mrsveteran (mrsveteran) wrote,

Training Strategies

As many people know, one of the best ways to train an animal (or a child even) is to find something that they do already, and associate it with a command. I've mentioned before that my father used to impress his university professor friends with his brilliant three-year-old daughter by asking such questions as, "Who was the Republican Presidential candidate of 1948?" To which I would reply, on cue, "Dewey!"

I think every child when learning to talk eventually hits on a word or phrase that they just like and say over and over and over with glee. For some, it is "spoon!" For me, it was "Dewey!" No, I have no idea why. I was three, for God's sake! Anyway, Dad of course, saw the potential in this immediately, and came up with a question to match the inevitable answer.

It wasn't until I was in junior high that I even knew what a "Republican presidential candidate" was, but I clearly remember in one social studies class having the teacher ask, "Can anyone tell me who was the Republican presidential candidate in 1948?" and shooting my hand up. I got a gold star, because I was the only one who knew.

But I digress. The point is, kids or animals, the best way to get them to do a trick is to find something they already do and just say the command at the appropriate time such that people think they are obeying your command.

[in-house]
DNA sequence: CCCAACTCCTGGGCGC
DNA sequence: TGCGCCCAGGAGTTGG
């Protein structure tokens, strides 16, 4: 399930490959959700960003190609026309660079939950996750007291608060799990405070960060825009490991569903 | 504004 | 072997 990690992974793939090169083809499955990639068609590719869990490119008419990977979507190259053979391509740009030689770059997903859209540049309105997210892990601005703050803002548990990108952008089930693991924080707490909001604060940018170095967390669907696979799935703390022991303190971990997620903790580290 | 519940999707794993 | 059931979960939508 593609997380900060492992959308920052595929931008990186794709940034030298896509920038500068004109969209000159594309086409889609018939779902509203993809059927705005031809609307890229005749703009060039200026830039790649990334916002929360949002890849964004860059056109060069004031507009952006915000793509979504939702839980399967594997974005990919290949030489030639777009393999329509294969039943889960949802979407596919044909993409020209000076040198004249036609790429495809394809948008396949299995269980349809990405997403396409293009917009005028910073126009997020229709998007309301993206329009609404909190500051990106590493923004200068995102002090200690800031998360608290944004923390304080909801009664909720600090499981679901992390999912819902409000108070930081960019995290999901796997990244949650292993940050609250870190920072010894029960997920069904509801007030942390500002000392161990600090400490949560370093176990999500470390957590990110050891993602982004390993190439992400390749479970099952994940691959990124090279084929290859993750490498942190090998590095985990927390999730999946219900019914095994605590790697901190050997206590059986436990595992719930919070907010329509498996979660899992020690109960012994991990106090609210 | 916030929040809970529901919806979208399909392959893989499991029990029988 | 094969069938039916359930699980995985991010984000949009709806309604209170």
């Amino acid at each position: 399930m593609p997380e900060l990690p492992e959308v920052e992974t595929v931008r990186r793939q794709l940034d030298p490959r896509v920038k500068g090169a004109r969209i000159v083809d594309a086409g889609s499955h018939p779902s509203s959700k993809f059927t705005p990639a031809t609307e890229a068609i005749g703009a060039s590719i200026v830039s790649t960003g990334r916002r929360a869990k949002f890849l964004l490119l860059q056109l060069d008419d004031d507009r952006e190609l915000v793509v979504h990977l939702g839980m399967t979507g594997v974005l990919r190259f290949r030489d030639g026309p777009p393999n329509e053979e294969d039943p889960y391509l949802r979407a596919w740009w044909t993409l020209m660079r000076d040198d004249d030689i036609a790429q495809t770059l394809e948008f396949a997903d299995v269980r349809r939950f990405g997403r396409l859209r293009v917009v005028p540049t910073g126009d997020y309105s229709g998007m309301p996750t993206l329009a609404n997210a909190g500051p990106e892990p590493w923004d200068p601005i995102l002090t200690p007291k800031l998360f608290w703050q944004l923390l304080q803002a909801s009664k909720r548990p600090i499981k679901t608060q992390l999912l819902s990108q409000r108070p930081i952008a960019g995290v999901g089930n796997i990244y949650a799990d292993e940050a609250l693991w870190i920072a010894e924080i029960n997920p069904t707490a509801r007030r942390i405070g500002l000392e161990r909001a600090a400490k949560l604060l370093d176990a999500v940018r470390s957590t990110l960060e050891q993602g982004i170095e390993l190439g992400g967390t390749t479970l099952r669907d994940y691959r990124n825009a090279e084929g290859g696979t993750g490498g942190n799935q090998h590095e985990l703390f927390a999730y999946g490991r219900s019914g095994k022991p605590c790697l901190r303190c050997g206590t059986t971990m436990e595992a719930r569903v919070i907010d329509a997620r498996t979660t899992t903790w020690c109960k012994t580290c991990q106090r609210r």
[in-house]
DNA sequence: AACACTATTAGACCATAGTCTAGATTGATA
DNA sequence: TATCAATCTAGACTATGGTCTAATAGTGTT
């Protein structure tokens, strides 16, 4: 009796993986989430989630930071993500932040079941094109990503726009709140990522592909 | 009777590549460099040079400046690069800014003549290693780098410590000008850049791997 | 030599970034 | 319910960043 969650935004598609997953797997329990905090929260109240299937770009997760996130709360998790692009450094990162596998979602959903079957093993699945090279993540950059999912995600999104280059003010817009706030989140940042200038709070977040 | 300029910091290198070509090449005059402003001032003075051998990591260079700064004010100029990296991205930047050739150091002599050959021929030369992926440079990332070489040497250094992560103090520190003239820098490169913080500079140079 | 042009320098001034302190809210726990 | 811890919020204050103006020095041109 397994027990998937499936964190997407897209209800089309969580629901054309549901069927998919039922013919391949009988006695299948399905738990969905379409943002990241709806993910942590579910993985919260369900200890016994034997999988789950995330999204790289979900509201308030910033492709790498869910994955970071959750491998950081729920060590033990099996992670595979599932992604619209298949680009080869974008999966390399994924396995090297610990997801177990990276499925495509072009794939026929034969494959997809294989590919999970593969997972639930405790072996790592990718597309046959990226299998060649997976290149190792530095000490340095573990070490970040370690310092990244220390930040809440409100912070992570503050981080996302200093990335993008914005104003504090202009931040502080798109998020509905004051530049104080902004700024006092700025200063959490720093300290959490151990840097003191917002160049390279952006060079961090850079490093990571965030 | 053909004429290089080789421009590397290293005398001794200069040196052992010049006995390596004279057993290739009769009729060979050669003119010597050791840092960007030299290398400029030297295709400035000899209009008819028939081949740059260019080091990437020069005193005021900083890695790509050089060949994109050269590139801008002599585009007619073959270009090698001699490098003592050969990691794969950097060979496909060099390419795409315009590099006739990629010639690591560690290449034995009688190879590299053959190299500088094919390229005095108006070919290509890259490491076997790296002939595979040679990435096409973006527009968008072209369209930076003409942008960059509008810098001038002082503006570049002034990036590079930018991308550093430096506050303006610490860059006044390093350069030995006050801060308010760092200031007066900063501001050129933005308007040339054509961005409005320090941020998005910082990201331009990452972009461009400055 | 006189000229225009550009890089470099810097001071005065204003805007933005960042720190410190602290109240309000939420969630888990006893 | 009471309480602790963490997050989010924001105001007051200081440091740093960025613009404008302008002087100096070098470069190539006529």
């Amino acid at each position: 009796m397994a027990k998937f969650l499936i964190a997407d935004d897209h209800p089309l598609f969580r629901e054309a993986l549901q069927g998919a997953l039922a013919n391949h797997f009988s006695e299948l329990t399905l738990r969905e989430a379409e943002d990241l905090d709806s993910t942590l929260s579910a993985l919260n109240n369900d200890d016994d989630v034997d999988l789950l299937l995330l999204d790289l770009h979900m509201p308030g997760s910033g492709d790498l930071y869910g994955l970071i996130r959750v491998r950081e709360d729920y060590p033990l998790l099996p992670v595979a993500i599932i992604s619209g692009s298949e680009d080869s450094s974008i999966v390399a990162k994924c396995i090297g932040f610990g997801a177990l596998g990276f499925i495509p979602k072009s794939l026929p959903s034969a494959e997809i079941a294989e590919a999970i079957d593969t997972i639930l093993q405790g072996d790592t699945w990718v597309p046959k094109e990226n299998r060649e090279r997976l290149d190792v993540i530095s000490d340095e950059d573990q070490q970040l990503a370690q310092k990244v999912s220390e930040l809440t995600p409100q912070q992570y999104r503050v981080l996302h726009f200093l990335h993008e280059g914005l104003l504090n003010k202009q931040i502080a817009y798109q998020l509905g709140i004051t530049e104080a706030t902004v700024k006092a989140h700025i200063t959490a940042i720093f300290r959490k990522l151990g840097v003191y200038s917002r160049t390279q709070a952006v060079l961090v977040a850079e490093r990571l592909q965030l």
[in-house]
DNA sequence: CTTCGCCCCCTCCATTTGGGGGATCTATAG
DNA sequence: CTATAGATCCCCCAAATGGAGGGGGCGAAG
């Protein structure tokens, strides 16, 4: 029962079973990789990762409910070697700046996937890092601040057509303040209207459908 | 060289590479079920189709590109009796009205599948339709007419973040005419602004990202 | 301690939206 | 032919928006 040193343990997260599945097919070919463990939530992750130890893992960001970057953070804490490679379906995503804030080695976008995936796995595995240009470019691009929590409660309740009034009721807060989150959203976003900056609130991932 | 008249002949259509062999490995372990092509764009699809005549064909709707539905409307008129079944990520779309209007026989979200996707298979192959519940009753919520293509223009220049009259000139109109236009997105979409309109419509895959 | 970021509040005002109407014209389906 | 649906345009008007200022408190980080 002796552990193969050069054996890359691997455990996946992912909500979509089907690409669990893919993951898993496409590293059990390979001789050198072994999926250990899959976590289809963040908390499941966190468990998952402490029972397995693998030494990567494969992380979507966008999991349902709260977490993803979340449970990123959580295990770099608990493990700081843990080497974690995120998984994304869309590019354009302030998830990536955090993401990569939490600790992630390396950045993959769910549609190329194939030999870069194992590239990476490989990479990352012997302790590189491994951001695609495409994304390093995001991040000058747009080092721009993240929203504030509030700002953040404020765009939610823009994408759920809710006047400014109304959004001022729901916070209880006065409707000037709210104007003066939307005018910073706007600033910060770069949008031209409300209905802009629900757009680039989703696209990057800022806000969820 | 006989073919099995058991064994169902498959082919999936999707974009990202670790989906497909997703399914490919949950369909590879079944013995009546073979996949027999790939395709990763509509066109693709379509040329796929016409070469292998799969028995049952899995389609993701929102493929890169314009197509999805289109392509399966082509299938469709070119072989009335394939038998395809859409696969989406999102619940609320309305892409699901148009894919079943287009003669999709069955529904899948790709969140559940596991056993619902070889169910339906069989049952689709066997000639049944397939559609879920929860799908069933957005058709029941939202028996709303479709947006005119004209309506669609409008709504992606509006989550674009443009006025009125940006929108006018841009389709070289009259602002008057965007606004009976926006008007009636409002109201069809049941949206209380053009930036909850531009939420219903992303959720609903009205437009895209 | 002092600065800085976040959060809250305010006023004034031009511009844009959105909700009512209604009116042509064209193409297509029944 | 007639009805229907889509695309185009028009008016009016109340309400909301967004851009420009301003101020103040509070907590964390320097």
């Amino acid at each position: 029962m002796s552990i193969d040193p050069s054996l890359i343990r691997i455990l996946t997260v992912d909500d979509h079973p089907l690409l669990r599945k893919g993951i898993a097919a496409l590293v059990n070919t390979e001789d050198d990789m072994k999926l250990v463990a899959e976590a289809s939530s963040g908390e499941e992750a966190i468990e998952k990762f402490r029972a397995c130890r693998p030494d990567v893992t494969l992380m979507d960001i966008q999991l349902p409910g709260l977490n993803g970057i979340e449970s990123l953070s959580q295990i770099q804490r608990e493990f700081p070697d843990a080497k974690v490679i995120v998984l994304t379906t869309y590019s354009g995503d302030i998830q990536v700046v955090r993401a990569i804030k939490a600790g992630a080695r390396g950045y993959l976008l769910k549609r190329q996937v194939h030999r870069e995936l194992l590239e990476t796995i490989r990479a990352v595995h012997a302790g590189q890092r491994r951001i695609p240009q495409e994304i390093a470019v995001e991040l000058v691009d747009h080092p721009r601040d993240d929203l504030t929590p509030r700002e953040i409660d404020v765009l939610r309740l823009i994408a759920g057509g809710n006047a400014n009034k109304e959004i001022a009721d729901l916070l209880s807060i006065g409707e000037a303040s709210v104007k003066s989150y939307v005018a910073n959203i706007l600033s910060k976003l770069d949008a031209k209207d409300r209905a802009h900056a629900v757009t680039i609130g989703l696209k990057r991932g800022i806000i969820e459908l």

Thus it was with my cat, Pouncer.

Pouncer, for some reason, likes to play with the scrunchies in my hair. He has even gone so far as to walk up behind me along the edge of the couch, take hold of one, and actually pull it off and run away. A few months ago, it suddenly occurred to him that if I was bent over petting one of the other cats, he could jump up on my back and walk up to my head where his beloved scrunchie awaited. While rubbing his face on the scrunchie and purring like a lawnmower, he would knead my neck and back with his little kitty paws in the sheer joy of scrunchieness.

At first, this was a bit disconcerting. After all, I didn't want to just stand back up, because I imagined this would result in ... err ... injury. Cats on a surface that starts to turn vertical have, after all, a tendency to dig their claws in like pitons and hold on for dear life. After walking around hunched over for a bit, though, I found that I could get him off my back by tapping on the coffee table in front of him.

This problem solved, I realized I had something pretty impressive I could show off to Charlie. After all, it's widely considered to be difficult to train cats so this would be a definite show of my genius in animal handling. Yes, yes. This was going to be sweet.

I followed Charlie into the room where Pouncer and the cats were and said, "Hey, honey, I taught Pouncer a new trick!"

Pouncer's previous "trick" had been "taught" to him by Charlie, and consisted of merely rising up on his hind legs and grabbing for Charlie's hand if Charlie stopped petting him. In addition, Pouncer never would do his "trick" when I was watching, making me suspect that something was lacking in the whole training environment. Charlie, probably thinking of this, looked at me skeptically.

"Watch," I said, and bent down to pet one of the other cats. "Pouncer!" I said cheerfully, "Back rubs!"

And indeed, Pouncer jumped up on my back and commenced to walking around and kneading.

Charlie's jaw dropped, and he just looked at me for a second.

"That is SO wrong," he said, shaking his head and laughing.

Personally, I think he's just jealous of my elite animal training skills.
Tags: cats, charlie, pouncer, stories, training strategies

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